Let the infighting begin

Democrats don’t agree on school reform, writes RiShawn Biddle in his analysis of the mid-term elections. Republican infighting has just begun.

The fact that so many Democrats lost despite the $24 million spent by both unions on their behalf in the last week (and $40 million by the NEA alone this year) is one more sign that the NEA and AFT are no longer useful to the party. That President Obama’s school reform agenda remains the only popular aspect of an overall agenda that has been largely rejected by voters this year — along with the fact that reform-oriented candidates such as Joe Manchin and Chris Coons have won their respective races — also means that the two unions will have fewer supporters inside the party ranks.

Centrist and progressive Democrat school reformers see education as a civil rights issue, which makes improving teacher quality a civil rights issue. “But the NEA and the AFT are the biggest obstacles to the much-needed overhauls in teacher recruitment, training and compensation that are critical to the school reform agenda,” Biddle writes.

Republicans are split too. Rep. John Kline, the likely chair of the House Education and Labor Committee, opposes No Child Left Behind’s accountability provisions. In a statement, he called for local control.

Expect a clash within the congressional Republican camp as reform-minded conservatives of the standards-and-accountability bent (including soon-to-be speaker John Boehner, who helped usher in No Child when he was education committee chairman) battle over policy with the Kline camp (who represent suburban districts that have long-opposed reform efforts) and movement conservatives with small government leanings and a desire to dial back federal policy in all areas.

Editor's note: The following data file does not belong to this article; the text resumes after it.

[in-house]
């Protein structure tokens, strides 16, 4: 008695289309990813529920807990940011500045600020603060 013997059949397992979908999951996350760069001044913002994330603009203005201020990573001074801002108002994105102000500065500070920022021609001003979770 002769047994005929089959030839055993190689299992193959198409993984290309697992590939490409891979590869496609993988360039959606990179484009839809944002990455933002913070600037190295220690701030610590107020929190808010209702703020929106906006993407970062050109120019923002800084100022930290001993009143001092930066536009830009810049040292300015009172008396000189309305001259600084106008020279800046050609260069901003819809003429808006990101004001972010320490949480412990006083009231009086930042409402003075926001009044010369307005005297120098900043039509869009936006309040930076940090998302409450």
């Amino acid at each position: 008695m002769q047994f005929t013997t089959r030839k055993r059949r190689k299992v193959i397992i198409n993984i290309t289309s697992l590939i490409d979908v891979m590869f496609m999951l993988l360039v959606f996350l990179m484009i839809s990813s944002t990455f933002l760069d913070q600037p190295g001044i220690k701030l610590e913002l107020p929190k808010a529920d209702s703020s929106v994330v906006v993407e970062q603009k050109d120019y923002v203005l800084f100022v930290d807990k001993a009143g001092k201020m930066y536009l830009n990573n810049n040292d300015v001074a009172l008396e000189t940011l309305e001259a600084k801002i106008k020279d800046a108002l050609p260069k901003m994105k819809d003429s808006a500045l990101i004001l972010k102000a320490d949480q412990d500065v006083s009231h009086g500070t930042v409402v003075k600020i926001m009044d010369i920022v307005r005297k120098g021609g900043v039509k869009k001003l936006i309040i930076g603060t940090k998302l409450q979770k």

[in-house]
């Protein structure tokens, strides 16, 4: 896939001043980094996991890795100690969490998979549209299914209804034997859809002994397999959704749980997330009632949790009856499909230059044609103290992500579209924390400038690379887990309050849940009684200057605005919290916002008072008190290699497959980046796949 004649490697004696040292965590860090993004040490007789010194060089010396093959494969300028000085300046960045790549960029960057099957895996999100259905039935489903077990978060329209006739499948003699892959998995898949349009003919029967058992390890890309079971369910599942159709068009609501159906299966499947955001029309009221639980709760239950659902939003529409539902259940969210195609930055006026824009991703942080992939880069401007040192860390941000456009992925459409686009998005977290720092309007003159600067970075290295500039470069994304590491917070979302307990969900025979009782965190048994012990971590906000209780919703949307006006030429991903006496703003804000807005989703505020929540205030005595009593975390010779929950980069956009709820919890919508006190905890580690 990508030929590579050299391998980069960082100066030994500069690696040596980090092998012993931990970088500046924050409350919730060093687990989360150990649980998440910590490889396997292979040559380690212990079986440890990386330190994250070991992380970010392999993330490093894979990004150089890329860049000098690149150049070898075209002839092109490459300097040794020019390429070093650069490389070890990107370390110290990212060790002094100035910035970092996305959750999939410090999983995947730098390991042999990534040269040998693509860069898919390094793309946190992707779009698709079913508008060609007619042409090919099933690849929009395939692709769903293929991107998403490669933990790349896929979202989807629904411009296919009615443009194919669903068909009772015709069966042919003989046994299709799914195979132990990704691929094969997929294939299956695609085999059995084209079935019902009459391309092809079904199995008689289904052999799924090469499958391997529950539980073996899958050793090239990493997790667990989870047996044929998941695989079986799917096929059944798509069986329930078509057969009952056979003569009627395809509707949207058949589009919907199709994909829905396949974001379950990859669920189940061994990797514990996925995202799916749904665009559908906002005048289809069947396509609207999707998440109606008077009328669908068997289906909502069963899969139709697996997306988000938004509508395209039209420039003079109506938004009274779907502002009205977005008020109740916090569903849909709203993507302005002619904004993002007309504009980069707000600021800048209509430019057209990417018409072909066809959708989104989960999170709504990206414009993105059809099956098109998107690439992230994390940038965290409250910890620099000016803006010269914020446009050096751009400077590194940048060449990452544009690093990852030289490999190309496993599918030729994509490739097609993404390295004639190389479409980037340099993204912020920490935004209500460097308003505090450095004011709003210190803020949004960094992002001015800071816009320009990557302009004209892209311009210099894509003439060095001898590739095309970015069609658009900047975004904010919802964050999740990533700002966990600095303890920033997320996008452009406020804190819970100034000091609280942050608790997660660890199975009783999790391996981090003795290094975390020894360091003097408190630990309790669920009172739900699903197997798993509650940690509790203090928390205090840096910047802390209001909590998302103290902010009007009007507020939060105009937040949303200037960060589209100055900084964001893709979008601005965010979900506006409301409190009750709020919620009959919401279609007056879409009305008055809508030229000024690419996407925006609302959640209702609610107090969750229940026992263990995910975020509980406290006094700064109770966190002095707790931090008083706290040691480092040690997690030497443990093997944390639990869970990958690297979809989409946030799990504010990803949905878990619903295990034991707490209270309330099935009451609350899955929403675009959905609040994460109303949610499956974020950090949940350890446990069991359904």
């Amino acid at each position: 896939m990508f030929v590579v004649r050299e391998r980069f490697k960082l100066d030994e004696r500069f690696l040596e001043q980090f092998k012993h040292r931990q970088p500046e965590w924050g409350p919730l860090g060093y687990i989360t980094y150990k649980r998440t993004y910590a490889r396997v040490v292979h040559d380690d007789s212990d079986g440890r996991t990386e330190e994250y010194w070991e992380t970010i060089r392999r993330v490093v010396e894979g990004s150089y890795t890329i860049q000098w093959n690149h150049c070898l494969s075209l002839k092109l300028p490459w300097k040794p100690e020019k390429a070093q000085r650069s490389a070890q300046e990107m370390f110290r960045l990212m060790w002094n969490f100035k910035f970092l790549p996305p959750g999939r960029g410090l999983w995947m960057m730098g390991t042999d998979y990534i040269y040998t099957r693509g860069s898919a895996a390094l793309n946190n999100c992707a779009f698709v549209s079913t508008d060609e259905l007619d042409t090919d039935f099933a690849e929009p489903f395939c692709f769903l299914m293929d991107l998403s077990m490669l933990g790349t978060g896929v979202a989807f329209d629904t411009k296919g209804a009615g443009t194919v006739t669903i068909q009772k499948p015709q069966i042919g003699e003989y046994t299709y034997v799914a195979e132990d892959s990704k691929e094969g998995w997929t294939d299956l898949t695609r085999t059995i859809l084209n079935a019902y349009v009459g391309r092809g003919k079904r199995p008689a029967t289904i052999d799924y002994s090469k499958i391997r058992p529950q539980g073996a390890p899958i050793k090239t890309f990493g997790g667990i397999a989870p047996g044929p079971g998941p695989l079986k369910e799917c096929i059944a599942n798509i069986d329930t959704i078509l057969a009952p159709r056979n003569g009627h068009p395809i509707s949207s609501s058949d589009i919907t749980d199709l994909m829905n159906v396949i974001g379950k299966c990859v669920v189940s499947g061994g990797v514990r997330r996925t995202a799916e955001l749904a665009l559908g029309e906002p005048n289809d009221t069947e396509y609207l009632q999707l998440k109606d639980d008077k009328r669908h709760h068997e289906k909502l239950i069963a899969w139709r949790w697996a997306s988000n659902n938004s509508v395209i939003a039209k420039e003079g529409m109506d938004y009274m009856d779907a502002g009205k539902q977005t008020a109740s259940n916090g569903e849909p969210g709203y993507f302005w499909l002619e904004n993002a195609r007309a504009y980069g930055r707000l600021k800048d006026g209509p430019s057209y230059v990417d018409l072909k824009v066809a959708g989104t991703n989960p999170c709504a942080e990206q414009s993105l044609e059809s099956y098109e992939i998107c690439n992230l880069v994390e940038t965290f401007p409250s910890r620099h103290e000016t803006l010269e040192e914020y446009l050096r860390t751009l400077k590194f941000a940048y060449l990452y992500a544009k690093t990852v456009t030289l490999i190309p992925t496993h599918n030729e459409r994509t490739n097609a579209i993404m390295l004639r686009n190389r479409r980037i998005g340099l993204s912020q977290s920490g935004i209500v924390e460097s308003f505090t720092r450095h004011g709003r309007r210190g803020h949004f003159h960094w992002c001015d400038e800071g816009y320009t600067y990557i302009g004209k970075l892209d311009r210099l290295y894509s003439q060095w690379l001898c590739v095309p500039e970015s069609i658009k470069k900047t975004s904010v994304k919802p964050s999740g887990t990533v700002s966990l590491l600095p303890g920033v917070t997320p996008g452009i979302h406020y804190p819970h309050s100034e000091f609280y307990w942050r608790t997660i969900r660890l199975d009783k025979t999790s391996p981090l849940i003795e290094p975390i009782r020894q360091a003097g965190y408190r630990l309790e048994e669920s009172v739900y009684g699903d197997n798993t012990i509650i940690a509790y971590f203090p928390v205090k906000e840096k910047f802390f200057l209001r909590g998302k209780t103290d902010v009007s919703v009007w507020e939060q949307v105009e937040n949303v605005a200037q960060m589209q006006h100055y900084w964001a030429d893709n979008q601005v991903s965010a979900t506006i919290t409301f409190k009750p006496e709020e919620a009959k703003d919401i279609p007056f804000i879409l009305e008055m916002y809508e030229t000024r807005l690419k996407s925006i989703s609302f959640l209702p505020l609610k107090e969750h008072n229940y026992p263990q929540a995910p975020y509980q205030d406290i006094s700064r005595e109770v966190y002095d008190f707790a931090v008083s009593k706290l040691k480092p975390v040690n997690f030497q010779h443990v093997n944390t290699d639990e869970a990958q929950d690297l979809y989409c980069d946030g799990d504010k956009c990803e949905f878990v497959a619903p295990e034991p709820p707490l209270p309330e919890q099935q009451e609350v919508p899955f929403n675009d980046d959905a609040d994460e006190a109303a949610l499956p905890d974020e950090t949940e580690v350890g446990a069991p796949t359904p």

Boehner is a politically savvy education reformer, writes Andrew Rotherham in Time. But he won’t rule by fiat.

. . . many of Tuesday’s winners are coming to Washington set on cutting federal spending, which means that unlike in the past, big infusions of cash will not be available to help grease the wheels for political deals around education reform.

Don’t expect any big education bills, Rotherham writes. The Education Department doesn’t know how to work with Congress and the two parties are divided internally on education policy.

Guest-blogging on Rick Hess Straight Up, Andrew Kelly, an American Enterprise Institute research fellow, analyzes the state results. Ohio and Florida, recent Race to the Top winners, elected governors who could revamp state education policies and end union “buy-in,” Kelly writes.

In Oklahoma, 81 percent of voters rejected a proposition that would have required the state to maintain per-pupil funding levels comparable to the five neighboring states. Republican Janet Barresi, founder of two successful charter schools, was elected state superintendent. She promises to expand parental choice, including homeschooling.

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  1. Successful reform in the US education industry will come from individual States. Congress under either party is hopeless. With few exceptions, people don’t succeed in national-level politics without an enormous ego, so the process preferentially selects control freaks, and central control is exactly what the education industry, with its critical dependance upon enormously variable inputs (individual children’s interests, abilities, and moods) and outputs (the possible career paths in a modern economy) does not need. Central control is strongly counter-indicated. Fold the NCES into the Department of Commerce and abolish the rest of the Department of Education, I say.